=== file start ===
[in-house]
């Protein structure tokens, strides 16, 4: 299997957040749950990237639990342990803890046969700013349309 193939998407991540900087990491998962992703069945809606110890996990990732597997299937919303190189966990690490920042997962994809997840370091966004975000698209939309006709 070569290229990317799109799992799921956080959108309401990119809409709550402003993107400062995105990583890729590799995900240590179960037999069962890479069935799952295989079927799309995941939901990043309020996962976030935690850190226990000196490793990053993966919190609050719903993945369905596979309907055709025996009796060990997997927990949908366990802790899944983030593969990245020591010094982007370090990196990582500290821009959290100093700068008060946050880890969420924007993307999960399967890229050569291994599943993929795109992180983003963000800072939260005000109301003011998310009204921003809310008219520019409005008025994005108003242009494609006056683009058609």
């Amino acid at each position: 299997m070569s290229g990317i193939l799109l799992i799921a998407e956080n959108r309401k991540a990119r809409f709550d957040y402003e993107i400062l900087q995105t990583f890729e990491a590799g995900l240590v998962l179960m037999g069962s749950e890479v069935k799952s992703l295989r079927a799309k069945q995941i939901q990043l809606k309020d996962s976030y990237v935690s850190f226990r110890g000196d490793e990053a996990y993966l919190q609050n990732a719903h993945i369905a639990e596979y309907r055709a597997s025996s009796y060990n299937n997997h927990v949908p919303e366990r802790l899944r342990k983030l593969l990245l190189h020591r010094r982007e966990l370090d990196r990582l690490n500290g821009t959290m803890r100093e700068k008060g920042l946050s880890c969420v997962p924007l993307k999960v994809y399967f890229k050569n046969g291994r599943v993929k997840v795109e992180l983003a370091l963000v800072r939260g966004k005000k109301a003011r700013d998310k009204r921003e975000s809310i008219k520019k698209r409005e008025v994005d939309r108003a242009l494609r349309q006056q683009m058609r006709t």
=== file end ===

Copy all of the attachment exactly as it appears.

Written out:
[in-house]
């Protein structure tokens, strides 16, 4: 299997957040749950990237639990342990803890046969700013349309 193939998407991540900087990491998962992703069945809606110890996990990732597997299937919303190189966990690490920042997962994809997840370091966004975000698209939309006709 070569290229990317799109799992799921956080959108309401990119809409709550402003993107400062995105990583890729590799995900240590179960037999069962890479069935799952295989079927799309995941939901990043309020996962976030935690850190226990000196490793990053993966919190609050719903993945369905596979309907055709025996009796060990997997927990949908366990802790899944983030593969990245020591010094982007370090990196990582500290821009959290100093700068008060946050880890969420924007993307999960399967890229050569291994599943993929795109992180983003963000800072939260005000109301003011998310009204921003809310008219520019409005008025994005108003242009494609006056683009058609």
């Amino acid at each position: 299997m070569s290229g990317i193939l799109l799992i799921a998407e956080n959108r309401k991540a990119r809409f709550d957040y402003e993107i400062l900087q995105t990583f890729e990491a590799g995900l240590v998962l179960m037999g069962s749950e890479v069935k799952s992703l295989r079927a799309k069945q995941i939901q990043l809606k309020d996962s976030y990237v935690s850190f226990r110890g000196d490793e990053a996990y993966l919190q609050n990732a719903h993945i369905a639990e596979y309907r055709a597997s025996s009796y060990n299937n997997h927990v949908p919303e366990r802790l899944r342990k983030l593969l990245l190189h020591r010094r982007e966990l370090d990196r990582l690490n500290g821009t959290m803890r100093e700068k008060g920042l946050s880890c969420v997962p924007l993307k999960v994809y399967f890229k050569n046969g291994r599943v993929k997840v795109e992180l983003a370091l963000v800072r939260g966004k005000k109301a003011r700013d998310k009204r921003e975000s809310i008219k520019k698209r409005e008025v994005d939309r108003a242009l494609r349309q006056q683009m058609r006709t």